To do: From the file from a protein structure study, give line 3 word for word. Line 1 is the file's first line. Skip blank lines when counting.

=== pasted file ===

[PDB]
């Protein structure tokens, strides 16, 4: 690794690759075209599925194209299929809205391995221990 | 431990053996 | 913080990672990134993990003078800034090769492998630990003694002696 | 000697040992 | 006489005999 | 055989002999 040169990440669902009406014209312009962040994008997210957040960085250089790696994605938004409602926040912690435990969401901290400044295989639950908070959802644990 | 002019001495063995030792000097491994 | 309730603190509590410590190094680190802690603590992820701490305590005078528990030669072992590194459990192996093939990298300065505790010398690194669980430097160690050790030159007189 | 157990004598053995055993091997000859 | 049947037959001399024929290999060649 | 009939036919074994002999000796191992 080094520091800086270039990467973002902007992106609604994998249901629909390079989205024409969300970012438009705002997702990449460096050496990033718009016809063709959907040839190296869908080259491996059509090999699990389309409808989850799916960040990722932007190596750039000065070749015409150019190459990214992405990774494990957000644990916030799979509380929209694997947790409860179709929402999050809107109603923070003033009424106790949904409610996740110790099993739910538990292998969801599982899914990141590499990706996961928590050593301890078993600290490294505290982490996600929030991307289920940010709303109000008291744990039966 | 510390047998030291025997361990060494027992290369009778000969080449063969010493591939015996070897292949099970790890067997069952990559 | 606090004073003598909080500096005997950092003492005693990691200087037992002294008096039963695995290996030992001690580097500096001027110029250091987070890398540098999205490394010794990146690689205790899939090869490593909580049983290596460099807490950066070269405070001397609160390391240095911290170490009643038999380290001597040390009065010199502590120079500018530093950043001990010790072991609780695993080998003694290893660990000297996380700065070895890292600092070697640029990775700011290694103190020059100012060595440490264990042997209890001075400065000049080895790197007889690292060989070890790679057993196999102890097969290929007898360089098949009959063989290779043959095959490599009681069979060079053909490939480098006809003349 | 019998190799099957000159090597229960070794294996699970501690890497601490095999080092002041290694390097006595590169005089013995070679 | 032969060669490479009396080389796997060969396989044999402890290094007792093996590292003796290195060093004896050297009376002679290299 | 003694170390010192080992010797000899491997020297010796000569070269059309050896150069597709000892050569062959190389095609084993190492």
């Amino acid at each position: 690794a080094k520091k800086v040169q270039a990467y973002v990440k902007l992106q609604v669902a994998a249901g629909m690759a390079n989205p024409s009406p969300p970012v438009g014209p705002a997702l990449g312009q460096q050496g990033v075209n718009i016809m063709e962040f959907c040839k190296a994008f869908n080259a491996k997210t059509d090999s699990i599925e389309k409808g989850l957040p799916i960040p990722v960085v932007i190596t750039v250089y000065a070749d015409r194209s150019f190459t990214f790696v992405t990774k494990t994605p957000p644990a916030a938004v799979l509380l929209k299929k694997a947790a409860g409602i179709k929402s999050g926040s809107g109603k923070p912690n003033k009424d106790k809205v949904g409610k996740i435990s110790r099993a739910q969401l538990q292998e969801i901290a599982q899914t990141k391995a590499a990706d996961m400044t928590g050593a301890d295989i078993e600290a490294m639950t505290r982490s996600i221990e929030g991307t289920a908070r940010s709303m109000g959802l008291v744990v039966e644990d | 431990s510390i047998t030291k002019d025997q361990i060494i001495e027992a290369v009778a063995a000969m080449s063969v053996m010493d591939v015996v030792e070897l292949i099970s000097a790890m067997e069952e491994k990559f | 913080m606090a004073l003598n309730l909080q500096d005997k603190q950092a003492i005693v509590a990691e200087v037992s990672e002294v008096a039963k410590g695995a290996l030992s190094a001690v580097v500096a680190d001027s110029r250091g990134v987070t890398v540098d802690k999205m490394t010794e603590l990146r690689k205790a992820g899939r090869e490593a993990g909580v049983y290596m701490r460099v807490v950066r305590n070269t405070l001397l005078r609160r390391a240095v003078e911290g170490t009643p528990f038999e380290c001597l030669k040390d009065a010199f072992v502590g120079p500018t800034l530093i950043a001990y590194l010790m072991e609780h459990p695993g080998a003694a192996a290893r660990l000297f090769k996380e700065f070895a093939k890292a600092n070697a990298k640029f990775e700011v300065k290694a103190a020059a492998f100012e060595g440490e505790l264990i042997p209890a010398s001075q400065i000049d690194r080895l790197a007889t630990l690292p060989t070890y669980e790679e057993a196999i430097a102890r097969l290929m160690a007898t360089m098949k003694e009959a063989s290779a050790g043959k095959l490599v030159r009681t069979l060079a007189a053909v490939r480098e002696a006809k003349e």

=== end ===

């Amino acid at each position: 690794a080094k520091k800086v040169q270039a990467y973002v990440k902007l992106q609604v669902a994998a249901g629909m690759a390079n989205p024409s009406p969300p970012v438009g014209p705002a997702l990449g312009q460096q050496g990033v075209n718009i016809m063709e962040f959907c040839k190296a994008f869908n080259a491996k997210t059509d090999s699990i599925e389309k409808g989850l957040p799916i960040p990722v960085v932007i190596t750039v250089y000065a070749d015409r194209s150019f190459t990214f790696v992405t990774k494990t994605p957000p644990a916030a938004v799979l509380l929209k299929k694997a947790a409860g409602i179709k929402s999050g926040s809107g109603k923070p912690n003033k009424d106790k809205v949904g409610k996740i435990s110790r099993a739910q969401l538990q292998e969801i901290a599982q899914t990141k391995a590499a990706d996961m400044t928590g050593a301890d295989i078993e600290a490294m639950t505290r982490s996600i221990e929030g991307t289920a908070r940010s709303m109000g959802l008291v744990v039966e644990d | 431990s510390i047998t030291k002019d025997q361990i060494i001495e027992a290369v009778a063995a000969m080449s063969v053996m010493d591939v015996v030792e070897l292949i099970s000097a790890m067997e069952e491994k990559f | 913080m606090a004073l003598n309730l909080q500096d005997k603190q950092a003492i005693v509590a990691e200087v037992s990672e002294v008096a039963k410590g695995a290996l030992s190094a001690v580097v500096a680190d001027s110029r250091g990134v987070t890398v540098d802690k999205m490394t010794e603590l990146r690689k205790a992820g899939r090869e490593a993990g909580v049983y290596m701490r460099v807490v950066r305590n070269t405070l001397l005078r609160r390391a240095v003078e911290g170490t009643p528990f038999e380290c001597l030669k040390d009065a010199f072992v502590g120079p500018t800034l530093i950043a001990y590194l010790m072991e609780h459990p695993g080998a003694a192996a290893r660990l000297f090769k996380e700065f070895a093939k890292a600092n070697a990298k640029f990775e700011v300065k290694a103190a020059a492998f100012e060595g440490e505790l264990i042997p209890a010398s001075q400065i000049d690194r080895l790197a007889t630990l690292p060989t070890y669980e790679e057993a196999i430097a102890r097969l290929m160690a007898t360089m098949k003694e009959a063989s290779a050790g043959k095959l490599v030159r009681t069979l060079a007189a053909v490939r480098e002696a006809k003349e």